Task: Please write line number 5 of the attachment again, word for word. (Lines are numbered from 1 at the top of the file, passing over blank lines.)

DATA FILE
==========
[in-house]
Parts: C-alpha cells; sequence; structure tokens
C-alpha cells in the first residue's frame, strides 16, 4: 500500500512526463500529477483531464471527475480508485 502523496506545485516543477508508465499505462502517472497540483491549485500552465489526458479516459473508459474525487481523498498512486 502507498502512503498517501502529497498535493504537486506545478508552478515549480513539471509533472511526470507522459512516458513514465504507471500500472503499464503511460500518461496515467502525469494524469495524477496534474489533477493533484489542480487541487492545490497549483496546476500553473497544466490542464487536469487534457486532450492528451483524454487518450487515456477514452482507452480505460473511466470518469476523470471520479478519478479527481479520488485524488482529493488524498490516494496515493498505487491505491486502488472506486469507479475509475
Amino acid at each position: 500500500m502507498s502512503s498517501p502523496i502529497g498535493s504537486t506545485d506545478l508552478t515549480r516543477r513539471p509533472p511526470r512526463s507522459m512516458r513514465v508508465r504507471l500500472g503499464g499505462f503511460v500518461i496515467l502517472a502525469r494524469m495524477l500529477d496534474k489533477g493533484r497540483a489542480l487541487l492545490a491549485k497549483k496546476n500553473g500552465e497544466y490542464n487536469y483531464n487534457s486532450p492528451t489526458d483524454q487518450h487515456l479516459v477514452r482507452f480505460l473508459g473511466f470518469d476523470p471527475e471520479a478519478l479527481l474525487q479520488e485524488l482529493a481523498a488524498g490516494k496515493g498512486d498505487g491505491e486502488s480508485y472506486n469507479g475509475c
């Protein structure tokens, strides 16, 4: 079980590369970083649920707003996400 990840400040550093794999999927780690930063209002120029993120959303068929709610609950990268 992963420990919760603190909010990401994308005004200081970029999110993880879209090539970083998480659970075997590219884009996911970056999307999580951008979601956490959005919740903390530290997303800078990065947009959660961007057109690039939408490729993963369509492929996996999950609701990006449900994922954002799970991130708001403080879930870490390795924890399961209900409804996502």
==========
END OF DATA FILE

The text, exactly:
């Protein structure tokens, strides 16, 4: 079980590369970083649920707003996400 990840400040550093794999999927780690930063209002120029993120959303068929709610609950990268 992963420990919760603190909010990401994308005004200081970029999110993880879209090539970083998480659970075997590219884009996911970056999307999580951008979601956490959005919740903390530290997303800078990065947009959660961007057109690039939408490729993963369509492929996996999950609701990006449900994922954002799970991130708001403080879930870490390795924890399961209900409804996502």